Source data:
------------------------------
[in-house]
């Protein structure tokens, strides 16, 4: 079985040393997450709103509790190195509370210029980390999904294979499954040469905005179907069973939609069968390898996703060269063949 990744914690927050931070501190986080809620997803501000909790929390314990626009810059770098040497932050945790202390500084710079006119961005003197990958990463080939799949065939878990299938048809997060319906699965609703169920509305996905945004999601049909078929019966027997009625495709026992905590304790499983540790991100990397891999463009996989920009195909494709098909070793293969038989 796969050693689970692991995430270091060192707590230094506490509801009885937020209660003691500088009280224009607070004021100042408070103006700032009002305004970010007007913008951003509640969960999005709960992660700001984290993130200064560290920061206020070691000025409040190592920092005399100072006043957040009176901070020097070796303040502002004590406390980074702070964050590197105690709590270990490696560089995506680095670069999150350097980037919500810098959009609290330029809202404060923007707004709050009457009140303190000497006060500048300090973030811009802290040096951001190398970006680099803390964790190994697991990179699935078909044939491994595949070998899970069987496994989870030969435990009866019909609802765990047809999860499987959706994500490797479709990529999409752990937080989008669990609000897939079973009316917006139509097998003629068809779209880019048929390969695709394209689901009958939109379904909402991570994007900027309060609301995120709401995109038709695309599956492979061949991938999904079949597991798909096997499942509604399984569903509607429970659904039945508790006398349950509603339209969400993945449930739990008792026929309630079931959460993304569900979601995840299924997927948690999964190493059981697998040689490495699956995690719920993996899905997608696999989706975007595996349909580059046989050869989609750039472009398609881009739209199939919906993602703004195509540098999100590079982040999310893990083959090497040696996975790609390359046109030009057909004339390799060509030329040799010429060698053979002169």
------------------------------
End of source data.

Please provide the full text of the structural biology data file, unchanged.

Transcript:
[in-house]
């Protein structure tokens, strides 16, 4: 079985040393997450709103509790190195509370210029980390999904294979499954040469905005179907069973939609069968390898996703060269063949 990744914690927050931070501190986080809620997803501000909790929390314990626009810059770098040497932050945790202390500084710079006119961005003197990958990463080939799949065939878990299938048809997060319906699965609703169920509305996905945004999601049909078929019966027997009625495709026992905590304790499983540790991100990397891999463009996989920009195909494709098909070793293969038989 796969050693689970692991995430270091060192707590230094506490509801009885937020209660003691500088009280224009607070004021100042408070103006700032009002305004970010007007913008951003509640969960999005709960992660700001984290993130200064560290920061206020070691000025409040190592920092005399100072006043957040009176901070020097070796303040502002004590406390980074702070964050590197105690709590270990490696560089995506680095670069999150350097980037919500810098959009609290330029809202404060923007707004709050009457009140303190000497006060500048300090973030811009802290040096951001190398970006680099803390964790190994697991990179699935078909044939491994595949070998899970069987496994989870030969435990009866019909609802765990047809999860499987959706994500490797479709990529999409752990937080989008669990609000897939079973009316917006139509097998003629068809779209880019048929390969695709394209689901009958939109379904909402991570994007900027309060609301995120709401995109038709695309599956492979061949991938999904079949597991798909096997499942509604399984569903509607429970659904039945508790006398349950509603339209969400993945449930739990008792026929309630079931959460993304569900979601995840299924997927948690999964190493059981697998040689490495699956995690719920993996899905997608696999989706975007595996349909580059046989050869989609750039472009398609881009739209199939919906993602703004195509540098999100590079982040999310893990083959090497040696996975790609390359046109030009057909004339390799060509030329040799010429060698053979002169």